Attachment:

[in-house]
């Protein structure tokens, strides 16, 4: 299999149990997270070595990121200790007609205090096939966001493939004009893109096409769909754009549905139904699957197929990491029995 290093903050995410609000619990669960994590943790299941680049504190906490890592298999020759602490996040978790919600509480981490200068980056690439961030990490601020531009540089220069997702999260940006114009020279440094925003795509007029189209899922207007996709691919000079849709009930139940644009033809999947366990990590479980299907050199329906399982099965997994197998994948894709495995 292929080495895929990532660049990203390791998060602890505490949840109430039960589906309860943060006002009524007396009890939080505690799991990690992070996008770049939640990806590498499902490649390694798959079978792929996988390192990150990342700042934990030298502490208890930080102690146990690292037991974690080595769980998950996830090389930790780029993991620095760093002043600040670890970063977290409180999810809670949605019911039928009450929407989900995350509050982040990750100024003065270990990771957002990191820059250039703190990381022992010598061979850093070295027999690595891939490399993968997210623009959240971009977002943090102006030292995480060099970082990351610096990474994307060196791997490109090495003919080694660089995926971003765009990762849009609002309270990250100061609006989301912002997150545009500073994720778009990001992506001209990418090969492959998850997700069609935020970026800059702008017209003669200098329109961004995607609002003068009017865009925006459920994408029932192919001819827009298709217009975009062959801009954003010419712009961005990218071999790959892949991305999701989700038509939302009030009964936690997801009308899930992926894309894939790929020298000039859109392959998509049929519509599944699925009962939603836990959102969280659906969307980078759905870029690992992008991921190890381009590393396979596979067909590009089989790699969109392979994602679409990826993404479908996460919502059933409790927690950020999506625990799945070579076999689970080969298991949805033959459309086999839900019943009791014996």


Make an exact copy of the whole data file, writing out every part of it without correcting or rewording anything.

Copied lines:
[in-house]
């Protein structure tokens, strides 16, 4: 299999149990997270070595990121200790007609205090096939966001493939004009893109096409769909754009549905139904699957197929990491029995 290093903050995410609000619990669960994590943790299941680049504190906490890592298999020759602490996040978790919600509480981490200068980056690439961030990490601020531009540089220069997702999260940006114009020279440094925003795509007029189209899922207007996709691919000079849709009930139940644009033809999947366990990590479980299907050199329906399982099965997994197998994948894709495995 292929080495895929990532660049990203390791998060602890505490949840109430039960589906309860943060006002009524007396009890939080505690799991990690992070996008770049939640990806590498499902490649390694798959079978792929996988390192990150990342700042934990030298502490208890930080102690146990690292037991974690080595769980998950996830090389930790780029993991620095760093002043600040670890970063977290409180999810809670949605019911039928009450929407989900995350509050982040990750100024003065270990990771957002990191820059250039703190990381022992010598061979850093070295027999690595891939490399993968997210623009959240971009977002943090102006030292995480060099970082990351610096990474994307060196791997490109090495003919080694660089995926971003765009990762849009609002309270990250100061609006989301912002997150545009500073994720778009990001992506001209990418090969492959998850997700069609935020970026800059702008017209003669200098329109961004995607609002003068009017865009925006459920994408029932192919001819827009298709217009975009062959801009954003010419712009961005990218071999790959892949991305999701989700038509939302009030009964936690997801009308899930992926894309894939790929020298000039859109392959998509049929519509599944699925009962939603836990959102969280659906969307980078759905870029690992992008991921190890381009590393396979596979067909590009089989790699969109392979994602679409990826993404479908996460919502059933409790927690950020999506625990799945070579076999689970080969298991949805033959459309086999839900019943009791014996």